Friday, April 18, 2008

Saint Paul the Subjugator?

I was helping out at church the other day, preparing supper in the kitchen. Opening the door to get some cups I was confronted by a paragraph from the book of First Corinthians, chapter 12.
The verses included were less than the following, but for sake of clarity here are more:

1 Cor 12 says:
14Now the body is not made up of one part but of many. 15If the foot should say, "Because I am not a hand, I do not belong to the body," it would not for that reason cease to be part of the body. 16And if the ear should say, "Because I am not an eye, I do not belong to the body," it would not for that reason cease to be part of the body. 17If the whole body were an eye, where would the sense of hearing be? If the whole body were an ear, where would the sense of smell be? 18But in fact God has arranged the parts in the body, every one of them, just as he wanted them to be. 19If they were all one part, where would the body be? 20As it is, there are many parts, but one body.

21The eye cannot say to the hand, "I don't need you!" And the head cannot say to the feet, "I don't need you!" 22On the contrary, those parts of the body that seem to be weaker are indispensable, 23and the parts that we think are less honorable we treat with special honor. And the parts that are unpresentable are treated with special modesty, 24while our presentable parts need no special treatment. But God has combined the members of the body and has given greater honor to the parts that lacked it, 25so that there should be no division in the body, but that its parts should have equal concern for each other. 26If one part suffers, every part suffers with it; if one part is honored, every part rejoices with it.
27Now you are the body of Christ, and each one of you is a part of it.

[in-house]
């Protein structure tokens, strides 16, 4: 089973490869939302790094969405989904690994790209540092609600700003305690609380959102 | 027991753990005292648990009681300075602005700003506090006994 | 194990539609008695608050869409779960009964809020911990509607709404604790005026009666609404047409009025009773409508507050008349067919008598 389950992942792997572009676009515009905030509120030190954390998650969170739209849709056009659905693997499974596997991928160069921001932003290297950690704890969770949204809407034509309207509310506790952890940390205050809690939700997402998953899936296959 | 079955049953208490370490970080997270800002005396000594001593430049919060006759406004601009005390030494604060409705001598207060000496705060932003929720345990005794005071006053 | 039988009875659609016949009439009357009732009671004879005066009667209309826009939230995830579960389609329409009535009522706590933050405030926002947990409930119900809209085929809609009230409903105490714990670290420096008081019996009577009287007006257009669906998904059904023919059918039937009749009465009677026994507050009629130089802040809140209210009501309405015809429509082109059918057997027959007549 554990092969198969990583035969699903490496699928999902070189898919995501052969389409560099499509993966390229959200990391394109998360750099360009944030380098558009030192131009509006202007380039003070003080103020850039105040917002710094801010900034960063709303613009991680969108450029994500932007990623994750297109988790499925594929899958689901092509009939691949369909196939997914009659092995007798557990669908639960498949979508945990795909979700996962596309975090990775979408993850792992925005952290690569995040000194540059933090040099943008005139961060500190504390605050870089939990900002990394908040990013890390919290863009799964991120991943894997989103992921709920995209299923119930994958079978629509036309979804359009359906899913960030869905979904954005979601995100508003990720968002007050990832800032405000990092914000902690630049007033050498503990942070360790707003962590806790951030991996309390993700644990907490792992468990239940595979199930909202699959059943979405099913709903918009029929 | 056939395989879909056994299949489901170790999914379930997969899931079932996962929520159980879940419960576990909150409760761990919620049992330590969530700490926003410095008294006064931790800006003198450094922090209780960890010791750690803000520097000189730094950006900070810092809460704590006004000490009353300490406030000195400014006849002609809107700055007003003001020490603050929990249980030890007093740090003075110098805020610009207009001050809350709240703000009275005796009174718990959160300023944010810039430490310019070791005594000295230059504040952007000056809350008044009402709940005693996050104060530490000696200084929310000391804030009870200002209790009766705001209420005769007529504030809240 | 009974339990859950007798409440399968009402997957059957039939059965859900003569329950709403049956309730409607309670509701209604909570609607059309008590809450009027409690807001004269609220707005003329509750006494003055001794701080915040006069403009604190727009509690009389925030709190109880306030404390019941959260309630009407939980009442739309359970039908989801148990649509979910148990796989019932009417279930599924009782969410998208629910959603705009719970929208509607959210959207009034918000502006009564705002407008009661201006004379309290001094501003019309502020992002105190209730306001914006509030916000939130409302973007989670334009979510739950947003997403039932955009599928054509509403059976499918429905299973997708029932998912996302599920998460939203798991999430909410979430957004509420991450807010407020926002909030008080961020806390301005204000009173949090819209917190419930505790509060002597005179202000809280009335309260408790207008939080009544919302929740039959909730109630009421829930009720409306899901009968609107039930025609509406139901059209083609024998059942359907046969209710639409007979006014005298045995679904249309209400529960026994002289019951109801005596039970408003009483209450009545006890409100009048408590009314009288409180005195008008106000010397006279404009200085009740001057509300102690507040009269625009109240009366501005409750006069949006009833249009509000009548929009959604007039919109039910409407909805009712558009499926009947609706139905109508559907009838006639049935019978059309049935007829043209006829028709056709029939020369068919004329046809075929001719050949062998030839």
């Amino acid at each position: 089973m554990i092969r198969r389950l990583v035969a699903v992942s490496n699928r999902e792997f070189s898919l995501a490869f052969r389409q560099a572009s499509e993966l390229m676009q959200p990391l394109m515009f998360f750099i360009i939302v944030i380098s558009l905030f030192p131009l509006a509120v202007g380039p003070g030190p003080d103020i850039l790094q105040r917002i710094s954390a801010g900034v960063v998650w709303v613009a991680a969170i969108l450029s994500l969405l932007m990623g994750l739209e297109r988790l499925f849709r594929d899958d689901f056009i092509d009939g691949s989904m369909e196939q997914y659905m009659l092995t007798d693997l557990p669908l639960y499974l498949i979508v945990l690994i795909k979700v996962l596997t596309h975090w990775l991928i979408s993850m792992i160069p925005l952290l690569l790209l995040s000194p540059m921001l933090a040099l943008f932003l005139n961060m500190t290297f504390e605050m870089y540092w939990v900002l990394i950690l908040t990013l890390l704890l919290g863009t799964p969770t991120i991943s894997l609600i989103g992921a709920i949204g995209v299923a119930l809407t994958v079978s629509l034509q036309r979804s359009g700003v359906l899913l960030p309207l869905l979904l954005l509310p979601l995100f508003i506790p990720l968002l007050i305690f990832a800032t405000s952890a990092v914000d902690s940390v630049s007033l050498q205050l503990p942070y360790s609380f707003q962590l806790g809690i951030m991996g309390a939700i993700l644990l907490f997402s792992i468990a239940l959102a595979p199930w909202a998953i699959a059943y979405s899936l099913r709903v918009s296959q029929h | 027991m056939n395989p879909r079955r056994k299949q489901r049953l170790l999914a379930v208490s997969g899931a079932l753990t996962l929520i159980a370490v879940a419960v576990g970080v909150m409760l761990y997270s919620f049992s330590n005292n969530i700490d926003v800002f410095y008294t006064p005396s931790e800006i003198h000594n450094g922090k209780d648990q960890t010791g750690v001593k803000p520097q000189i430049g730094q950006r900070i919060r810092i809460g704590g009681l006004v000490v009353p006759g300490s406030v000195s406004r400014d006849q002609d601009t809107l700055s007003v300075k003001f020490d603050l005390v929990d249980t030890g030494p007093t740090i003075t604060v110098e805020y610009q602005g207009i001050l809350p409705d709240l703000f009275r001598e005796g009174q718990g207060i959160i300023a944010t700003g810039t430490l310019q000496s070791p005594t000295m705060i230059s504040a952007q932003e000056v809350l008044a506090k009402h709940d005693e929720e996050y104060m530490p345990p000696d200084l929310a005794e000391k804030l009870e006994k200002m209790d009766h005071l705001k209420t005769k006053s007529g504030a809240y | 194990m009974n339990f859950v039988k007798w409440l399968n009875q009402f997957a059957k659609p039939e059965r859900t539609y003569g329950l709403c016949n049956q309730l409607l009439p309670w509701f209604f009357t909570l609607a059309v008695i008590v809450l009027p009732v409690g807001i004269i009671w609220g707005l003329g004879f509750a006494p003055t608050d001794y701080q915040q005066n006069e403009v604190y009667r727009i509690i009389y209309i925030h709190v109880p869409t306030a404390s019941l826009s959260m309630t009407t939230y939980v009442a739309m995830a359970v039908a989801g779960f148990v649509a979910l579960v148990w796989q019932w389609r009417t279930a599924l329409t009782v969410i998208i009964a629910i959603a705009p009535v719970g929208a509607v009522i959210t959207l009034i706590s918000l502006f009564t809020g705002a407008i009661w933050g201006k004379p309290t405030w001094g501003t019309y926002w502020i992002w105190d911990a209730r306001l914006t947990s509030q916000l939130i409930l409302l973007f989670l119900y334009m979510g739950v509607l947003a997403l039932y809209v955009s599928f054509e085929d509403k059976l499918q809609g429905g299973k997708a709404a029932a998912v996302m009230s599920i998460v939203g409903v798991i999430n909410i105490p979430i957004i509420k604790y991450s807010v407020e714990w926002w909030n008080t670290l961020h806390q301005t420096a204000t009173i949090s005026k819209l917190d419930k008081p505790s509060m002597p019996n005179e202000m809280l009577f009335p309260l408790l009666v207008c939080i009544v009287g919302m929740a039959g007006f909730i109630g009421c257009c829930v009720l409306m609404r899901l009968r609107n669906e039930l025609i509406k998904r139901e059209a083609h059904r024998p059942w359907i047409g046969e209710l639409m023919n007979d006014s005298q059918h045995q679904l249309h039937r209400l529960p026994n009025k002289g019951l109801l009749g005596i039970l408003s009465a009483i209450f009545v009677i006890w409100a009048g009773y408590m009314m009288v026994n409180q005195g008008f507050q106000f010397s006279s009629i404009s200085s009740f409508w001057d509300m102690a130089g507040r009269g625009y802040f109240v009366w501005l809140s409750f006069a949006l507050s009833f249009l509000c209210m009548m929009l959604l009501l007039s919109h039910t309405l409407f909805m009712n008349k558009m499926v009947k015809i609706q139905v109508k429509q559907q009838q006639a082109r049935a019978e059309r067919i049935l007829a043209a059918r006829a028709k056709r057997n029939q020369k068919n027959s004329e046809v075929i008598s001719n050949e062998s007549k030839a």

It occurred to me how often I have heard this chapter preached at the door-minders, letter stuffers, dish washers, garbage handlers, and floor sweepers of the church by Ministers who delegate these positions of community-servanthood away from their busy schedule of sermonising. (I'll take this chance to exclude my current Pastor who does as good a job of trying to 'get it right' as I might hope for.)
I would be a fool not to concede that in any healthy community not everybody can perform identical roles at any one time. But the first-will-be-last/last-shall-be-first argument only holds so much water when so many Pastors seem, in reality, to use scripture to justify elevating themselves functionally to the top of the heap in their own little theocratic fiefdom.

Sick of washing dishes? Take heart, your work is indispensable! After all, should the eye say to the hand, "I don't need you"?
Want a shot at preaching? Sorry, but I mean, if the whole body were an ear, where would the sense of smell be? If we were all one part, where would the body be? You wouldn't want that, now would you?

When people do this subjugating theology with the contrasting biblical context being the highly ranked nature of Roman society it seems they don't quite so easily notice the replica Emperors in their own midst.

Wednesday, April 16, 2008

An Answer to Nihilism

Ecclesiastes 9:2-3,10
2It is the same for all There is one fate for the righteous and for the wicked; for the good, for the clean and for the unclean; for the man who offers a sacrifice and for the one who does not sacrifice. As the good man is, so is the sinner; as the swearer is, so is the one who is afraid to swear.
3This is an evil in all that is done under the sun, that there is one fate for all men Furthermore, the hearts of the sons of men are full of evil and insanity is in their hearts throughout their lives. Afterwards they go to the dead.

10Whatever your hand finds to do, do it with all your might; for there is no activity or planning or knowledge or wisdom in Sheol where you are going.
In about 5 Billion years time our Sun will burn low on its essential fuels, flowering like the desperate bloom of a parched plant, while its heart cools and withers into a tiny pearl at the centre of its new, planetary nebula. We, should we still exist, will die.